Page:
Cancer Therapy Through Control of Cell Migration
Eugene G. Levin.
Cell migration plays a pivotal role in a many biological process that are essential for development, repair, and pathogenesis. Thus, inhibition of migration has the potential of limiting or suppressing the development of various diseases. Much of the focus on the therapeutic treatment of cancer has involved compounds that target cell proliferation and subsequent cell death. However, targeting migration is another approach that has not been pursued but holds promise for alternative means of therapy. One such potential therapeutic is a small protein that inhibits the migration of a number of cell types. This protein is derived from the amino terminal end of the 24 kDa form of fibroblast growth factor, and suppresses migration in the presence of a variety of growth factors. Analysis of the protein in mouse models shows that it inhibits in vivo angiogenesis and tumor growth at low concentrations. Thus, inhibition of migration is a viable alternative to more traditional methods of therapeutically treating tumors. Further study of the mechanism of inhibition can lead to the development of novel drugs targeting a distinctive cell process.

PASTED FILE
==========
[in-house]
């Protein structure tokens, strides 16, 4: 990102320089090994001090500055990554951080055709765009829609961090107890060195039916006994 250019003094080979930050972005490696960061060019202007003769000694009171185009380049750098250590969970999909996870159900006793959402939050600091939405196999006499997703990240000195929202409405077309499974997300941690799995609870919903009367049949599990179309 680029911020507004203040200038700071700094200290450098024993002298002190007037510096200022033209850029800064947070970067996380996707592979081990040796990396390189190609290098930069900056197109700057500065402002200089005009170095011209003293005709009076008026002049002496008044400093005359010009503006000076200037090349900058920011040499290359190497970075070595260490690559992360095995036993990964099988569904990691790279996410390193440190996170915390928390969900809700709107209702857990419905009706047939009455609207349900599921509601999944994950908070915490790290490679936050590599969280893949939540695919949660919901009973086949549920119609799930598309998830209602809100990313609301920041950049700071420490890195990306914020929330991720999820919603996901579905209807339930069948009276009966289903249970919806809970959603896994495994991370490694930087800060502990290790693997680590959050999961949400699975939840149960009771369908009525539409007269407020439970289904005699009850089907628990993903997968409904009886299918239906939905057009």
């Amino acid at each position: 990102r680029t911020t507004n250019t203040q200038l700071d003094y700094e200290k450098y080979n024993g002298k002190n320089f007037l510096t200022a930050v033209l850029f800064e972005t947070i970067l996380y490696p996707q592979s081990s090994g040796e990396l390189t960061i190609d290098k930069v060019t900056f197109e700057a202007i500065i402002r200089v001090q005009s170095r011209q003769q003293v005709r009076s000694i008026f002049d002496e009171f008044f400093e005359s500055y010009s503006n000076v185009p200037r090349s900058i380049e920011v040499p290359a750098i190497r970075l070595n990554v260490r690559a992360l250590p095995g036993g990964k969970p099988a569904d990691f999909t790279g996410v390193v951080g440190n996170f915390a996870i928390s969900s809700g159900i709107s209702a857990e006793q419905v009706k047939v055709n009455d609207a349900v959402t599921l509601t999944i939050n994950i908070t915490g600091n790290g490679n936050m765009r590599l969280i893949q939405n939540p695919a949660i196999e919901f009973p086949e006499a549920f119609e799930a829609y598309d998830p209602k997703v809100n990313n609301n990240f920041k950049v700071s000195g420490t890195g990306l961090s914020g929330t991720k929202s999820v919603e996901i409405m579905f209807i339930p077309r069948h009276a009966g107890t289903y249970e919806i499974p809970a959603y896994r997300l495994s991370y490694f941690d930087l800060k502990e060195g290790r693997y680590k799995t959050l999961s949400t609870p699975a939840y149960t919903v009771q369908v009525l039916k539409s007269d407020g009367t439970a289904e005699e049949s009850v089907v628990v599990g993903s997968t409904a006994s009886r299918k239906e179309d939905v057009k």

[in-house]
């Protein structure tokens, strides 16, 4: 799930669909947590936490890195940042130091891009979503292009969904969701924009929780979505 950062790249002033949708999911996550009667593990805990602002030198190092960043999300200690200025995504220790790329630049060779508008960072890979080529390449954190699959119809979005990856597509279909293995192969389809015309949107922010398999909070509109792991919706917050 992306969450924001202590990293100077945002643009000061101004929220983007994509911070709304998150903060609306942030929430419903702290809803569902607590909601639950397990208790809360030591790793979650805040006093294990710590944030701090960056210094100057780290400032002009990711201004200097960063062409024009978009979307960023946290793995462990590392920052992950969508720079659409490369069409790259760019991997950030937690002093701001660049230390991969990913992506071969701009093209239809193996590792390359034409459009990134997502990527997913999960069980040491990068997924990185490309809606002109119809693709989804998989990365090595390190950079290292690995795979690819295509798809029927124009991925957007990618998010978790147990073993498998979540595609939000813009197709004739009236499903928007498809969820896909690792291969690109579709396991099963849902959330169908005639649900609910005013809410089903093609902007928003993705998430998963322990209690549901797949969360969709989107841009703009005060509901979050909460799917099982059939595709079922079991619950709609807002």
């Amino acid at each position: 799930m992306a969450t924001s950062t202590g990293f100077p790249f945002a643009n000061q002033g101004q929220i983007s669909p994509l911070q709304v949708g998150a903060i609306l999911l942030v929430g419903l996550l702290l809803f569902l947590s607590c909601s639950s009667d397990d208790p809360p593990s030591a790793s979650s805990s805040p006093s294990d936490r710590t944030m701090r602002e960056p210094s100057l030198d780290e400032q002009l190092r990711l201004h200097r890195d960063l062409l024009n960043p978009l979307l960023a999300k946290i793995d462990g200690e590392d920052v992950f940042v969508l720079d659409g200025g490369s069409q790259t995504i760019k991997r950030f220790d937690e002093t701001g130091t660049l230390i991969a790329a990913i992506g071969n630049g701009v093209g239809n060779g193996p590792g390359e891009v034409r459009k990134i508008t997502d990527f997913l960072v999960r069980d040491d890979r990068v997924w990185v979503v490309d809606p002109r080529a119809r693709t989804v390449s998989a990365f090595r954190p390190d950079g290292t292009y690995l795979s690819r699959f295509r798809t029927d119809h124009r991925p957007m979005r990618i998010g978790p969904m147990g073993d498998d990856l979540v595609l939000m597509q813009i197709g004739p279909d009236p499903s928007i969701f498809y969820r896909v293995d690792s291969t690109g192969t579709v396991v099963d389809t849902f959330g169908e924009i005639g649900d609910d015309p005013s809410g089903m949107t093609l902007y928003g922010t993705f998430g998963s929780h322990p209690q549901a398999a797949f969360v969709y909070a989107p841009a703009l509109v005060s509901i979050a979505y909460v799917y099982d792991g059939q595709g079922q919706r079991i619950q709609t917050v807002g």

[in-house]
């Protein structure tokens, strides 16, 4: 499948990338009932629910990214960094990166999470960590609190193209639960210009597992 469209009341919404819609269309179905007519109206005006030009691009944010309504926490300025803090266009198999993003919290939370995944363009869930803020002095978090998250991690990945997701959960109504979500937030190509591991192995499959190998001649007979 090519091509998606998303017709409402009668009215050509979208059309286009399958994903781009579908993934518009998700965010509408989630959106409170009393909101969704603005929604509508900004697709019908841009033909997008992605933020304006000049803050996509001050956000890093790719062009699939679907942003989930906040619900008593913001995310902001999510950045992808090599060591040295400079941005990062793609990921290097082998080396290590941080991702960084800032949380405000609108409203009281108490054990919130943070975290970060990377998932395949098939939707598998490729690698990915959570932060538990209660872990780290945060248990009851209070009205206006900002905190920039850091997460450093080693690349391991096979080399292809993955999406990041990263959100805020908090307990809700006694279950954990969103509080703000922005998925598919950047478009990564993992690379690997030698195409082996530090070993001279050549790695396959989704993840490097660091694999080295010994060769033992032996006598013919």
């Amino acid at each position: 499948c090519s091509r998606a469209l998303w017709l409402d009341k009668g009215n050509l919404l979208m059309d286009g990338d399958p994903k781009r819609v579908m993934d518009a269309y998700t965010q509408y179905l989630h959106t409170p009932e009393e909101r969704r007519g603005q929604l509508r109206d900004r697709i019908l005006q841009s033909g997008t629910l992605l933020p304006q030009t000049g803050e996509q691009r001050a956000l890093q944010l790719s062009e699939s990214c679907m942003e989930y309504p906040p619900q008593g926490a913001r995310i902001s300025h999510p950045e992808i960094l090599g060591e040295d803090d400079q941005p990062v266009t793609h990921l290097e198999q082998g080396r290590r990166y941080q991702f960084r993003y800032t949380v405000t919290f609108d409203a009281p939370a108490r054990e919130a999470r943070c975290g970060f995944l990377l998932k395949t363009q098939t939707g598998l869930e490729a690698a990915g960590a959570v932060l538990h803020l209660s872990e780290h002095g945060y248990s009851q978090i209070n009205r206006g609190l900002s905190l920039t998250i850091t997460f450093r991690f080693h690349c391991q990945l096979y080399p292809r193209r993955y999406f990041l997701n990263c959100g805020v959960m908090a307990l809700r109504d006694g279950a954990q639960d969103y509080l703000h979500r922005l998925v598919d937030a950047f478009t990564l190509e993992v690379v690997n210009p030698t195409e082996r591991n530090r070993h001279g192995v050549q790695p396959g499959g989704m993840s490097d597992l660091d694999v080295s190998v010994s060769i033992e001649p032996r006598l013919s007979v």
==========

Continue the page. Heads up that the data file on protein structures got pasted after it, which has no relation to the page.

Keywords: cell migration, protein inhibitors, fibroblast growth factor-2, angiogenesis, alternative translation, metastasis
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